Green Tea May Help Fight Prostate Cancer

Green Tea May Help Fight Prostate Cancer

Recently, there has been an emphasis on prostate cancer chemoprevention: agents that prevent the progression of prostate cancer. A team of scientists led by Nagi B. Kumar from the Moffitt Cancer Center have recently published the outcomes of a randomized clinical trial that evaluated the effectiveness and safety of the active components existent in green tea that can prevent prostate cancer in men who have pre-malignant injuries. The results were presented during the 2015 American Society of Clinical Oncology (ASCO) Annual Meeting, Chicago.

About 20% of green tea is consumed in Asian countries where prostate cancer death rates are one of the lowest in the world. The risk to develop such malignancy seems to increase among Asian men that leave their original dietary habits after migrating to the United States.

Laboratory studies have evidenced that substances in green tea known as “catechins” can inhibit the growth, motility and invasion capacity of cancer cells and stimulate their death. Catechins, of which epigallocatechin-3-gallate (EGCG) is the most powerful and abundant found in green tea, can prevent and reduce the growth of tumors in animal models.

This study evaluated if a 1-year intervention with catechins and green tea could suppress prostate cancer progression in male individuals who had high-grade intraepithelial neoplasia (HGPIN) or atypical small acinar proliferation (ASAP). The investigators used decaffeinated green tea capsules named Polyphenon E with a mix of catechins (mostly EGCG) at a dose of 200 mgs twice daily.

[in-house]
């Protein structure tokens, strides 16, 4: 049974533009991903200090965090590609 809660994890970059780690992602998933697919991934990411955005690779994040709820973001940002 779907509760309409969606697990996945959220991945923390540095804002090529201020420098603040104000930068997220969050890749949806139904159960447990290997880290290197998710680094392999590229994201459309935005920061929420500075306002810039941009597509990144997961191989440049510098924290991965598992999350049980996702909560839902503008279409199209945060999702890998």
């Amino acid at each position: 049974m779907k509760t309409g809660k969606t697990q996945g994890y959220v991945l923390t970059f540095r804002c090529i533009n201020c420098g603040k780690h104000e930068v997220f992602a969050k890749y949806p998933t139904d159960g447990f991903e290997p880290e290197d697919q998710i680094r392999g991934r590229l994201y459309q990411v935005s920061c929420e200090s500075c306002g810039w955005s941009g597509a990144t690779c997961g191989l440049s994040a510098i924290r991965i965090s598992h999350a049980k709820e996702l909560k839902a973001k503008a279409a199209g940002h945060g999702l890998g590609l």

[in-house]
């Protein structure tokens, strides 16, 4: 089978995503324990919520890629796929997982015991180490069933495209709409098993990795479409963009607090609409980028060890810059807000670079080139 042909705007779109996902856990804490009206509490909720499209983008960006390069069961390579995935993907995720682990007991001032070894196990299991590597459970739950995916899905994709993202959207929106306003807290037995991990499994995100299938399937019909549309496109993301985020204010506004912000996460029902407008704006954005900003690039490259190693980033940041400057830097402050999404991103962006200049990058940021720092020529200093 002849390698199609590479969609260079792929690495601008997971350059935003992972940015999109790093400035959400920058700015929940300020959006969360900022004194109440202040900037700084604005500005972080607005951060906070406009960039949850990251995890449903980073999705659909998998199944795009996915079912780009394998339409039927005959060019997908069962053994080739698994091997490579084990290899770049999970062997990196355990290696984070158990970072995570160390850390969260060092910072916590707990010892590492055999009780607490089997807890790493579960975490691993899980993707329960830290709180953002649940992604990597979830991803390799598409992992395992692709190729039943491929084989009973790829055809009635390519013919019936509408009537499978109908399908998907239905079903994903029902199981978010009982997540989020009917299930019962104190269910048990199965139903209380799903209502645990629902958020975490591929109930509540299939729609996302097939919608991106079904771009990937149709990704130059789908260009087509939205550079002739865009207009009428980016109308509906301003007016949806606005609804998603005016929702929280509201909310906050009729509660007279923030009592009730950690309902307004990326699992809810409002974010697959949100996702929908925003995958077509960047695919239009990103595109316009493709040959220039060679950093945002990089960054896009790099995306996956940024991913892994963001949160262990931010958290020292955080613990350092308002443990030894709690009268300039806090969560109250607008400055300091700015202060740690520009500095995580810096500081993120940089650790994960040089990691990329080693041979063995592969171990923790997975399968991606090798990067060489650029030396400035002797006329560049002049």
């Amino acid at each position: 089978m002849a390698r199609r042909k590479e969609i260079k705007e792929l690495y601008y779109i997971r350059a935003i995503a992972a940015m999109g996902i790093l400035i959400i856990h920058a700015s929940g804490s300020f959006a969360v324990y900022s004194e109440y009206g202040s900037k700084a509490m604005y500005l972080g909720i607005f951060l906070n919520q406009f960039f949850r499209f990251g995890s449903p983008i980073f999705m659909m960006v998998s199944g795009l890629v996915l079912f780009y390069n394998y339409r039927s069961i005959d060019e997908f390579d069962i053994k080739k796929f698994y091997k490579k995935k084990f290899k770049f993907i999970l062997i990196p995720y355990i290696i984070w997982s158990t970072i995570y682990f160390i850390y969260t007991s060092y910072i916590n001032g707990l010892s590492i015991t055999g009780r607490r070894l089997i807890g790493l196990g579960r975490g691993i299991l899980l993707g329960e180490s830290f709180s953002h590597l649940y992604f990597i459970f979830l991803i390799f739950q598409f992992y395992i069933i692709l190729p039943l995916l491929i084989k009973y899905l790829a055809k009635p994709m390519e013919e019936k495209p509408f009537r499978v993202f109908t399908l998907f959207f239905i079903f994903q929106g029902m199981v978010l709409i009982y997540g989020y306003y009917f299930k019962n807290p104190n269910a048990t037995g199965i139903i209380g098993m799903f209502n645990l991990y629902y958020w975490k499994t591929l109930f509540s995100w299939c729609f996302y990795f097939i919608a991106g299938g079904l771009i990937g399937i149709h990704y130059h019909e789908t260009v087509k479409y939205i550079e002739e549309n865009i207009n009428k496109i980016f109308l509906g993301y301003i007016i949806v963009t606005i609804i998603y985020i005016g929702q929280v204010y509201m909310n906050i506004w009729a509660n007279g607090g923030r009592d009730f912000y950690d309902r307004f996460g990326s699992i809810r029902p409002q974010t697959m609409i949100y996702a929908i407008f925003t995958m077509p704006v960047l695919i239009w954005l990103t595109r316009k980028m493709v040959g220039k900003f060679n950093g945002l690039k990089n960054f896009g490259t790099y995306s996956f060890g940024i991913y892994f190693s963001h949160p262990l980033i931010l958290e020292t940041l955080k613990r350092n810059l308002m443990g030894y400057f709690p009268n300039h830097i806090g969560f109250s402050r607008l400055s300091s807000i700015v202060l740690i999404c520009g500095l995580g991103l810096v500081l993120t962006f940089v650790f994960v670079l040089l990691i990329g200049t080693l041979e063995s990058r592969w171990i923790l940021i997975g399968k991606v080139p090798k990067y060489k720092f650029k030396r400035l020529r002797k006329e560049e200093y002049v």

Polyphenon E given to 49 men and placebo tablets given to 48 men were compared during a year of treatment, with results not showing a statistically significant difference in cancer development. However, researchers observed that in those patients who only had HGPIN during the initial phase of the trial there was a lower combined rate of ASAP (group of lesions that can be diagnosed as prostate cancer) and prostate cancer advancement with Polyophenon E. Further, men on Polyphenon E had significant lower levels of prostate-specific antigen (PSA) – a biomarker used to screen patients for prostate cancer.

Importantly researchers noticed a significant increase of EGCG levels in the blood plasma of men on Polyphenon E, and the capsules were well tolerated in this group of men.

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Isaura Santos graduated with a BS in Cell and Molecular Biology from Universidade Nova de Lisboa and a MA in Communication, Culture and Information Technologies from University Institute of Lisbon (ISCTE-IUL). Her professional interests include science communication, public awareness of science and communication of science through entertainment.

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